Ethics & Professional Responsibility

(Thanks to Persuasive Litigator) I have put up a new paper on SSRN titled, “Legal Professionals of the Future: Their Ethos, Role and Skills“. It is part of a new collection being edited by Professor Michele DeStefano and Dr Guenther Dobrauz-Saldapenna, New Suits: Appetite for Disruption in the Legal World, to be published by Stampfli Verlag this year. The abstract reads: The paper examines the nature of professionalism and knowledge that underlie the legal…
Years ago, 1983 to be precise, a young and precocious academic published his first book. Barristers’ Clerks: The Law’s Middlemen has had a varied and storied life. As it’s out of print I have let it be downloaded for free from my website but that’s out of action until I redesign it. So I have transferred the book to my SSRN page where you can download it. If you don’t want to do that, it’s…
We last left off after a review of the Grey Areas of Professional Licensing in Vermont and the Burden of Proof in Professional Licensing cases. In part three of this series, we will be reviewing who has the authority to “charge” unprofessional conduct. In Vermont, as previously discussed, we have four separate entities that regulate professional discipline. The Vermont Agency of Education regulates teachers.  The Vermont Board of Medical Practice (under the umbrella of…
Richard Susskind has recently published a short paper arguing people don’t want professionals, they want solutions and answers. The paper then criticises professions for being more concerned with themselves than the people they serve. All in all, there is little wrong with this except the hoped for outcome–an outcomes-based set of professionals–won’t happen. Susskind is first and foremost a lawyer and a technologist. He isn’t a sociologist which is why I forgive him his…
Yesterday I received a notice from the Vermont Secretary of State’s Office, Office of Professional Regulation (OPR), informing me (and presumably every other person who is registered as a public notary in Vermont) that there is a new sheriff in town involved in the oversight and regulation of notaries public. Here’s a copy of the notice. All notary registrations are now going to go through OPR and treated just like all the other professions regulated…
After receiving many kind comments on our paper, “Professions and Expertise: How Machine Learning and Blockchain Are Redesigning the Landscape of Professional Knowledge and Organisation”, I have substantially revised it and put the new version on SSRN. I want to thank in particular Professor Laurel Terry of the Dickinson Law School at Penn State University. I hadn’t realised how many convoluted sentences I’d written until she pointed them out and she came through with…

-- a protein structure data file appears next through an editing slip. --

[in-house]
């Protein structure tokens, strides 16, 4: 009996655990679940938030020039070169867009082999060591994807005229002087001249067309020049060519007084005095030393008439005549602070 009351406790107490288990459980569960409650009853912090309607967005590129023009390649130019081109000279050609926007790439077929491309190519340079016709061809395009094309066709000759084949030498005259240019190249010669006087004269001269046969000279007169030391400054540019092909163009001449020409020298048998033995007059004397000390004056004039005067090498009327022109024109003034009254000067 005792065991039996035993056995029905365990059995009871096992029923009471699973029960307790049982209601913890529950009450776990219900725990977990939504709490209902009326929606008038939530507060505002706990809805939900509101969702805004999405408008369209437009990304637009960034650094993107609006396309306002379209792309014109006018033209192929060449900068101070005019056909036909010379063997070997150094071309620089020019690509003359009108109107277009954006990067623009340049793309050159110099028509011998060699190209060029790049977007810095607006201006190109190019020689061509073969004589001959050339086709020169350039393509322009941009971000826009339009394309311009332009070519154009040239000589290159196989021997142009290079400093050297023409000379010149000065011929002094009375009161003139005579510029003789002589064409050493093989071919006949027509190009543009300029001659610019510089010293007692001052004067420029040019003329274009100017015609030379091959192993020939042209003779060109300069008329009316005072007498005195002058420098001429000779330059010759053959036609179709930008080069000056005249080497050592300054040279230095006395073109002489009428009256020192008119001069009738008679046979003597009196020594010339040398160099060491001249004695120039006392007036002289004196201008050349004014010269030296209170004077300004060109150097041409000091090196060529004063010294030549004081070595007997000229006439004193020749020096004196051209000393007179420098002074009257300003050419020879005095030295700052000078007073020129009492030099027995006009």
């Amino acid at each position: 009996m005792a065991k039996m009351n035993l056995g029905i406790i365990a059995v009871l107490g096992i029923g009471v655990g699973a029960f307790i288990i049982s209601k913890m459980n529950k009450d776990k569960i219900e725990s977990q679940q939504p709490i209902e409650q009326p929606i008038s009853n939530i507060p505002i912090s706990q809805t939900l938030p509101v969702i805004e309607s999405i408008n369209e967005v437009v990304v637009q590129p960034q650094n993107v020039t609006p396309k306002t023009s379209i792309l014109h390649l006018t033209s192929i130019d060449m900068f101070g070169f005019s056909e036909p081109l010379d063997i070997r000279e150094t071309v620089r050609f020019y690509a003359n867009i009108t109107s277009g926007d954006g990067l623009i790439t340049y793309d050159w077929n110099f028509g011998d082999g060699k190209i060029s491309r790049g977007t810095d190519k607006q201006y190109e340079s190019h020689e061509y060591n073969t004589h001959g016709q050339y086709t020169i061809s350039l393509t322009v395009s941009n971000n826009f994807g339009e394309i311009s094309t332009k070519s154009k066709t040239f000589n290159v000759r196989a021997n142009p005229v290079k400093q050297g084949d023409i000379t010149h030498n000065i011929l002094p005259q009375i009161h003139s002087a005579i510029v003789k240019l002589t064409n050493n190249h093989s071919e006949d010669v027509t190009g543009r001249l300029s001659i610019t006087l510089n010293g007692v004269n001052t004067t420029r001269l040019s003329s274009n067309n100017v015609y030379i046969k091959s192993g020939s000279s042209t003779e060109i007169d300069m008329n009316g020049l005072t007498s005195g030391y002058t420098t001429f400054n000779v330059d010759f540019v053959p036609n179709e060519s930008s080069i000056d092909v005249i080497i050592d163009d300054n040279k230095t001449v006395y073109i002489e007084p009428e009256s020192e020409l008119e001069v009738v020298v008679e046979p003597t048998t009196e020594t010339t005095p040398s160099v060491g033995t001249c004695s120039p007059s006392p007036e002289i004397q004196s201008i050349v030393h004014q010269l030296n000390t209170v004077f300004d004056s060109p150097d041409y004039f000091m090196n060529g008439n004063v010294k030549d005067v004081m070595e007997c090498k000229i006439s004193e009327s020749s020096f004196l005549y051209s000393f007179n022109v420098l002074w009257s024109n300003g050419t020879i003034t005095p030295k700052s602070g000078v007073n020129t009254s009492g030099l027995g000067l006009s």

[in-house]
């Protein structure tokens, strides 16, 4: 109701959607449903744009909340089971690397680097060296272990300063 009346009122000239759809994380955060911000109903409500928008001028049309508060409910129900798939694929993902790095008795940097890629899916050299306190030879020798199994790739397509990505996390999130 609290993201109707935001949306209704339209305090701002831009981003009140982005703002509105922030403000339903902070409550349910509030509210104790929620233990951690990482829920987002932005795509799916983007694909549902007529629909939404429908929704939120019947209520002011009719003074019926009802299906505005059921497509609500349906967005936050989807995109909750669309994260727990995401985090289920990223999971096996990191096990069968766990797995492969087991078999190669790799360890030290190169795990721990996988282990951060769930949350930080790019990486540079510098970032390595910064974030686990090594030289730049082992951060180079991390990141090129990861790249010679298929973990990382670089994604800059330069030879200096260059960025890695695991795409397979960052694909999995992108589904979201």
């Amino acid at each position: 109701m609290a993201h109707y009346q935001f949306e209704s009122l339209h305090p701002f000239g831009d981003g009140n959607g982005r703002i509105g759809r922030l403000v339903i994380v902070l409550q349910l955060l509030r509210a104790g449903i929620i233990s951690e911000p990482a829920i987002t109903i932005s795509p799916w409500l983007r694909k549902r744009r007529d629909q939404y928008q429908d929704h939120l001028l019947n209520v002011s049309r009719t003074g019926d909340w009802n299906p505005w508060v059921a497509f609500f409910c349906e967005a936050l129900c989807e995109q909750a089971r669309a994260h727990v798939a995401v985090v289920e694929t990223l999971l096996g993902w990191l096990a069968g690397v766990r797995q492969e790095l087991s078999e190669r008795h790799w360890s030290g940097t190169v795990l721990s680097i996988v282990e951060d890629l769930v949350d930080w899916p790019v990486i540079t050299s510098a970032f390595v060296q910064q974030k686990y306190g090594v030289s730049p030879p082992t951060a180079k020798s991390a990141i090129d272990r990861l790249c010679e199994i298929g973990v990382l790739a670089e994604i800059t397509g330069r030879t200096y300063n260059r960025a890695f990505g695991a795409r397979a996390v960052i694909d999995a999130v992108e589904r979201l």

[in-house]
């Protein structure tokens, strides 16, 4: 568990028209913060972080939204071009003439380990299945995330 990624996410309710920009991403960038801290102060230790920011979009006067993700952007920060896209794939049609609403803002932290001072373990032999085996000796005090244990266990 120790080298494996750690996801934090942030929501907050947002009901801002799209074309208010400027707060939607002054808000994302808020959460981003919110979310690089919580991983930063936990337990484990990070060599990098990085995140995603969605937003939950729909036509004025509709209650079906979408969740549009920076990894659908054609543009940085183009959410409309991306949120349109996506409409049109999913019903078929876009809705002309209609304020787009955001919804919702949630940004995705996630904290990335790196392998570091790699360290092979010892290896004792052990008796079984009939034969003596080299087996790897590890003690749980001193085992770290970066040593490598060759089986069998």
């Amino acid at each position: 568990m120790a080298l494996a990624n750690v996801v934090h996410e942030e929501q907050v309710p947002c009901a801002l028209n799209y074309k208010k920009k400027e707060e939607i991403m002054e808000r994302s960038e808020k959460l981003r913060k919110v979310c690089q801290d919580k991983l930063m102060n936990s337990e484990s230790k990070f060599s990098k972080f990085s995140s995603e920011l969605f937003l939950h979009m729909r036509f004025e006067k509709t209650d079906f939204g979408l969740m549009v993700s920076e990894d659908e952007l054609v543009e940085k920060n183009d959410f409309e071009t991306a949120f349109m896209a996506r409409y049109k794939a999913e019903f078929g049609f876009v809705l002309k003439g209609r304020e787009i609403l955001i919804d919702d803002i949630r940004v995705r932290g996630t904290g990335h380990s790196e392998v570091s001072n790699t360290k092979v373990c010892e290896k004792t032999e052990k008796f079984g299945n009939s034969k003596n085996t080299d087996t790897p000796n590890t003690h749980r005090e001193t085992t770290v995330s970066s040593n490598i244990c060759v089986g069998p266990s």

We last left off with a broad comparative analysis between the four different professional regulatory systems in Vermont.  Educators, attorneys, physicians and everyone else.  I don’t plan on spending too much time, if any, in this series discussing attorney discipline.  Namely because Bar Counsel Mike Kennedy is far more versed in this area and has already given a great overview of the Vermont attorney disciplinary system in his blog “Ethical Grounds.”  Since the licensing…
As recently reported by the Burlington Free Press, one of the Burlington High School guidance counselors was charged with six counts of unprofessional conduct.  The initial charges ranged from what I would characterize as employment or personnel issues that on their face do not appear to rise to the level of unprofessional conduct, to the very serious allegation of falsifying a student’s record.  The Vermont Agency of Education initially sought a 364 day suspension…
(thanks to supplychaintoday.com) My student, Lachlan Robb, and I have put a new paper on SSRN. The paper is “Professions and Expertise: How Machine Learning and Blockchain are Redesigning the Landscape of Professional Knowledge and Organisation“ The abstract reads Machine learning has entered the world of the professions with differential impacts. Engineering, architecture, and medicine are early and enthusiastic adopters. Other professions, especially law, are late and in some cases reluctant adopters.…
(thanks to giant bomb.com) I’m sure PwC, EY, KPMG, and Deloitte would like to be thought of the same way as these bands, but…dream on. Why are they there? A press release from Karl Chapman popped into my overstuffed mailbox saying Riverview Law has just been acquired by EY. Despite the hype of press releases, this is a significant move in the legal services market. At bottom it shows two things: NewLaw is coming…

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